Meg Barker and Steven Stanley reflect on the potentials of social mindfulness for academic life and work.
Rosalind Gill has recently spoken out about the secrecies and silences which exist about the injuries of academic life (Gill, 2010). Gill names these injuries as ‘exhaustion, stress, overload, insomnia, anxiety, shame, aggression, hurt, guilt and feelings of out-of-placeness, fraudulence and fear of exposure’ (p.229). She locates them within: the precariousness of academic work, particularly for career-early academics and those trying to secure promotion; the intensity of work in a world driven by research excellence frameworks and constant monitoring and tracking; the ‘Sisyphean’ nature of inboxes and to do lists and sense of being ‘always on’; and the toxicity of processes of review, appraisal and application where people are frequently judged and dismissed by their peers, and even subject to brutal and dehumanising attacks.
How might mindfulness practices help us to engage differently with this academic world? On a very simple level, building mindful practices into our lives individually ensures that we pause regularly to reflect on our current experience before plunging in again. Perhaps this will help us to engage with projects which most connect with our values in the present moment, instead of spending hours marking one essay or writing one paragraph when that is not the place that we are in right now. Perhaps it will help us to know when we need to retreat and reflect, and when we are ready to act (Batchelor, 1997).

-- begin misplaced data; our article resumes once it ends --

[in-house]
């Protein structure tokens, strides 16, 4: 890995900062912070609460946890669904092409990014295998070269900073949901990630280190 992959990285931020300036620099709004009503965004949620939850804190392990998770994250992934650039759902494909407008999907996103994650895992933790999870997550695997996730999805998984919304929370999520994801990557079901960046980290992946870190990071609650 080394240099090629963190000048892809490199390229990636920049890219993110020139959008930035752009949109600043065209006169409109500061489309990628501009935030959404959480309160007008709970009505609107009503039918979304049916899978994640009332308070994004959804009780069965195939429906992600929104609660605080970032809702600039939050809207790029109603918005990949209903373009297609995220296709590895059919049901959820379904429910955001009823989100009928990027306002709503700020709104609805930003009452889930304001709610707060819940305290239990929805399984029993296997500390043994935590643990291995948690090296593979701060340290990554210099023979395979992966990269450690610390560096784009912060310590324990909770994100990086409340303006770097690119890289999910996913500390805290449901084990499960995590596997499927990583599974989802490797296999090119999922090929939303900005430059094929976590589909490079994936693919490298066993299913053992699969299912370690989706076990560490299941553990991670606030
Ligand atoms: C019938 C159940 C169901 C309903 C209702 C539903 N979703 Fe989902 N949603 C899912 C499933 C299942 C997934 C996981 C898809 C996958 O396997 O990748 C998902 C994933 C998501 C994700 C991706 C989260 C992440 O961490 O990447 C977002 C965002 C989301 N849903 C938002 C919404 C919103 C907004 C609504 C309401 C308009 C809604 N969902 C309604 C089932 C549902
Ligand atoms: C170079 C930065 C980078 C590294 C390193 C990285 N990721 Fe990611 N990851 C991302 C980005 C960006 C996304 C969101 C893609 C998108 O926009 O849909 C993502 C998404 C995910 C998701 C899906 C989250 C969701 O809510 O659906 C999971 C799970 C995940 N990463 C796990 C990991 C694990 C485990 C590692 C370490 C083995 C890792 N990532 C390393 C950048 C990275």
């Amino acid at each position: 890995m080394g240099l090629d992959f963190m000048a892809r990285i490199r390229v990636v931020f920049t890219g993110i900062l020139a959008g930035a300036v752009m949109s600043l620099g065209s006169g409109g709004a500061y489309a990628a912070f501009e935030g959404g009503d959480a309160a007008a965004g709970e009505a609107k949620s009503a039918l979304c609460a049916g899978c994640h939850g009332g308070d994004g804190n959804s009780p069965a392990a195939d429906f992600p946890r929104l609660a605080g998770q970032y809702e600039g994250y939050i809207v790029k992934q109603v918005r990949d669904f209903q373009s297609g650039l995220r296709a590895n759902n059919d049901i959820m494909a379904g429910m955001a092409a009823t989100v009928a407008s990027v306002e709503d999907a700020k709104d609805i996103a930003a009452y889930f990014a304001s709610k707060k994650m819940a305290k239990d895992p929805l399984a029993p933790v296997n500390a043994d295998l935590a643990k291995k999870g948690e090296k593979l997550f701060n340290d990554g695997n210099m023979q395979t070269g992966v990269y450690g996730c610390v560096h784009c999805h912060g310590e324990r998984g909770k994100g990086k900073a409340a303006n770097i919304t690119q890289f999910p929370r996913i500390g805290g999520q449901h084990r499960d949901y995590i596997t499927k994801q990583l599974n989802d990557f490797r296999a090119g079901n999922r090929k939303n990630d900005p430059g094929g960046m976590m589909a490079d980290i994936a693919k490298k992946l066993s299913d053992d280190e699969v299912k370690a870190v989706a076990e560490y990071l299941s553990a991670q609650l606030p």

Also, mindfulness practice alerts us to the cravings which may be in play in our work: Are we yearning for approval or validation? Are we driven to make sense of our own (and others’) experience or to prove others wrong? Are we caught up in the everlasting (and neverending) quest for the completed to-do list or the empty inbox? Finally, in its rejection of any notion of a fixed self, mindfulness may enable us to treat the dismissive review or the unsuccessful application for promotion more lightly. Instead of personalising the experience and falling into a spiral of shame and a sense that we must be a fraud who has been – or will be – ‘found out’, we can locate such experiences in disconnections between ourselves and others or within systems. We can recognise that we are not fixed by one particular presentation we give, or piece of writing that we produce, or the response that we receive about it.
Lest this sounds like a recipe for acceptance of the toxic structures, systems and processes which Gill rightly highlights, we need to remember the social engagement and political activist focus of early Buddhist mindfulness. Tuning into, and reflecting upon, our experiences in these ways will likely cause us to bring them into question, and if we can speak these questions then this can be a power for change.